So let’s cut the mayor some slack and maybe even get excited about what he is saying. Besides. history shows having the money in hand hasn’t always helped us get adequate facilities (see Missing Link,  and the Stone Way sharrow debacle).

The the last mayor also launched a bike plan, but did he really believe in it? Did he do everything he could to instill a pro transit, pro bike, pro walk  culture at city hall? No, I don’t think so. In my mind, that’s almost worse than not having a plan.

In Pedaling Revolution, Jeff Mapes examines ways in which Portland, Davis and other “real” bike communities built their infrastructure over time. A common theme I caught was that real change often followed good (from a bike perspective) hires in various departments.

Think about it for a minute. If a city department head knows that the mayor has an agenda, it follows that if the department head wants to keep their job they will want to make sure any of their new hires will come with the skills to support those initiatives (and by extension, make the department head look good).

It doesn’t take bike-specific dollars to fill an existing position. But such hires can bring immediate and long-term impact; unlike political appointees or elected officials, city employees have a long shelf life. These are the people who make day-to-day decisions (such as “do I direct my sweeper crew to remove sand from the bike lanes?” “Do I fasttrack the permitting of bike commuter locker room in a downtown highrise?” “Do I install the new sidewalks on the way to the bus stop or on the dead end street?” and so on…)  that affect our lives as non-motorized citizen advocates.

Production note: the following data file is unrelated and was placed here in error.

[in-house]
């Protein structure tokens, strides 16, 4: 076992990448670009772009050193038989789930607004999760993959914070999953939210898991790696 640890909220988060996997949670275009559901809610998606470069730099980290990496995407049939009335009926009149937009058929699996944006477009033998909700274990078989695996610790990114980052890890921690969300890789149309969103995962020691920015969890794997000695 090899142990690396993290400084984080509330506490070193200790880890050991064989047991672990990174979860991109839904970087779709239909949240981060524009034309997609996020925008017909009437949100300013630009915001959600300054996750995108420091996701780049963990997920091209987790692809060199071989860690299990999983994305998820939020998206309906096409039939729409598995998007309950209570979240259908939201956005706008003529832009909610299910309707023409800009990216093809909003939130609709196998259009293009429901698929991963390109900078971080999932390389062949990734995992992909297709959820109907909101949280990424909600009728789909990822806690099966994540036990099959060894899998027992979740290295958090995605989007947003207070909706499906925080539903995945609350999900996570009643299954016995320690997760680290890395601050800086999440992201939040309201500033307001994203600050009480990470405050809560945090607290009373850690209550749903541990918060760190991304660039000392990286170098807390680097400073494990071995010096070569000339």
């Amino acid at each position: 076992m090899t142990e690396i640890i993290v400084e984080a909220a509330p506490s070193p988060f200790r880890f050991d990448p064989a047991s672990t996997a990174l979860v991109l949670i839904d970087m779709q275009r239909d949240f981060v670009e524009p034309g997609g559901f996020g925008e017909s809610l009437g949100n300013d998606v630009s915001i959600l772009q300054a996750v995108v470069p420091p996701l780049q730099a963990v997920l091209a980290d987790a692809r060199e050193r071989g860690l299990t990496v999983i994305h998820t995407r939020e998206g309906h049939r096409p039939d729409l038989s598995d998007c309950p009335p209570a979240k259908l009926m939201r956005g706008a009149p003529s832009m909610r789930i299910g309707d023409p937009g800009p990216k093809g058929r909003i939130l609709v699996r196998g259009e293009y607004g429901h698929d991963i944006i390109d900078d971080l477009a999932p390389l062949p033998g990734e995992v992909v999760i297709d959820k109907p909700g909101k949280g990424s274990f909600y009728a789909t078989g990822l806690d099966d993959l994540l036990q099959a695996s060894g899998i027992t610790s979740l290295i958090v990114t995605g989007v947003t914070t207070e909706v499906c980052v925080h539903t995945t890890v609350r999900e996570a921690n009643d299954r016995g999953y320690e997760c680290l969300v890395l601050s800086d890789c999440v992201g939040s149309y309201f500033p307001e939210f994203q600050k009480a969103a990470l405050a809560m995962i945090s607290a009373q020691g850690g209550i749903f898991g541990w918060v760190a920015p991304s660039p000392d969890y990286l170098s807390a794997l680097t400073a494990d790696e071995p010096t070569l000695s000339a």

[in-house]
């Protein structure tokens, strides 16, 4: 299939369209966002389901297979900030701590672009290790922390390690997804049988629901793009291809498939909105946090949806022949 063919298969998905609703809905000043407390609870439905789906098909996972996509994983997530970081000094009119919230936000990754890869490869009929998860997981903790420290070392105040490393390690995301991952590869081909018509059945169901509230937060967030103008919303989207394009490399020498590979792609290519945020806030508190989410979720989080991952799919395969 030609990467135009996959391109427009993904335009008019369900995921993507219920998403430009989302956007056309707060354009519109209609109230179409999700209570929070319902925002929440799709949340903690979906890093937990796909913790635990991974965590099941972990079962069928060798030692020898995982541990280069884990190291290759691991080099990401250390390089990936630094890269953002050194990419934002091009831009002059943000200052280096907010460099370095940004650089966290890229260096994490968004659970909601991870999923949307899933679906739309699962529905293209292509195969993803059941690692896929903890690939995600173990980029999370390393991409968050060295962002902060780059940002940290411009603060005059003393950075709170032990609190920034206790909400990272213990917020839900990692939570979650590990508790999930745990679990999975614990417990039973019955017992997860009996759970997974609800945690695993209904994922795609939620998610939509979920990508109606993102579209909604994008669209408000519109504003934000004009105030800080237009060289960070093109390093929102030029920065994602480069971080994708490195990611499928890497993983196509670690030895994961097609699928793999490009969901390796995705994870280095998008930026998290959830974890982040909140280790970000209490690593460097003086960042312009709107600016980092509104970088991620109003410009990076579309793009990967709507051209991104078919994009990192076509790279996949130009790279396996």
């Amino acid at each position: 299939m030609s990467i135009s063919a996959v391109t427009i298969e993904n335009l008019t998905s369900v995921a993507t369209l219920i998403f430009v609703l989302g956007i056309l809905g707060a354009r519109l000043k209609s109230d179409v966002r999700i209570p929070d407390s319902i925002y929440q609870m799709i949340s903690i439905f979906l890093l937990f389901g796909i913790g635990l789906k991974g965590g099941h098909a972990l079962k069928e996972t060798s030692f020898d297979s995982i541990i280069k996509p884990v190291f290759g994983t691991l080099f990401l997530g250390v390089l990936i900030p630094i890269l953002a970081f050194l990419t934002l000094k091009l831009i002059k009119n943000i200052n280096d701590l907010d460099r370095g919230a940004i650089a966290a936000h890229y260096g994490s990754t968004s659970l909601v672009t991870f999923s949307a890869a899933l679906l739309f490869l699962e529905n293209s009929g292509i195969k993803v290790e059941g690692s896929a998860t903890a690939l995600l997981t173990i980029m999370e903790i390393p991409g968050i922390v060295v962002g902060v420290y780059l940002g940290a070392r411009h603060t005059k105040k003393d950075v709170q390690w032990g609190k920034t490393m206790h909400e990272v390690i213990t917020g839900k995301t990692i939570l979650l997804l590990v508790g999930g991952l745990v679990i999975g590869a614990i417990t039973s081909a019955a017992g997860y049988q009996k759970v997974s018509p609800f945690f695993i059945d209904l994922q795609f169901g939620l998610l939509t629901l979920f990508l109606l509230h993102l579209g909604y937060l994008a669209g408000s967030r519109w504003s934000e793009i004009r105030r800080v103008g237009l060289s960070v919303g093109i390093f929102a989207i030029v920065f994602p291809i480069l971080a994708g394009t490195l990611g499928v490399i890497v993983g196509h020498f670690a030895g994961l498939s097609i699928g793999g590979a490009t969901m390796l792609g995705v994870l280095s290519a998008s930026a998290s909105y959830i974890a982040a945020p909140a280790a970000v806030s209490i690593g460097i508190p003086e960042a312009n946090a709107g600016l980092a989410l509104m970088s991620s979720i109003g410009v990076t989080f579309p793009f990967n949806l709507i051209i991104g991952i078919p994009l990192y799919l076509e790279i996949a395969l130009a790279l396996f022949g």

It looks like McGinn wants to use “Walk. Bike. Ride.” to build support for Seattle-style change. And we’re on board with anything designed to inspire citizens and city employees to get out of their cars.  Ideally that big-ass bucket of money will follow in time.


2 responses to “Promoting Walk – Bike – Ride, in the Seattle Style

  1. “It doesn’t take bike-specific dollars to fill an existing position.”

    Great suggestion. Especially to cities and counties that want to improve bicycling but don’t have a plan, or money to fulfill an existing plan.

  2. Dear Car Free Days:

    My name is Tim Nagae from Community Television Network, Ann Arbor, Michigan. We produce a local TV show called, “Eco Sense,” which is about energy and environment. The next Eco Sense show will feature the issues of walking and biking with panelists, Eli Cooper of the City of Ann Arbor’s Transportation Specialist and Nancy Shore of the Ann Arbor GetDowntown Program. We have just made a short video, “Why Bike & Walk,” promoting biking and walking activities in town, which will be used during this studio show. The following link is that video that the Ann Arbor Energy Office has just posted.

    I am sending you this video in case you are interested in watching it. I hope you enjoy this video. Thank you.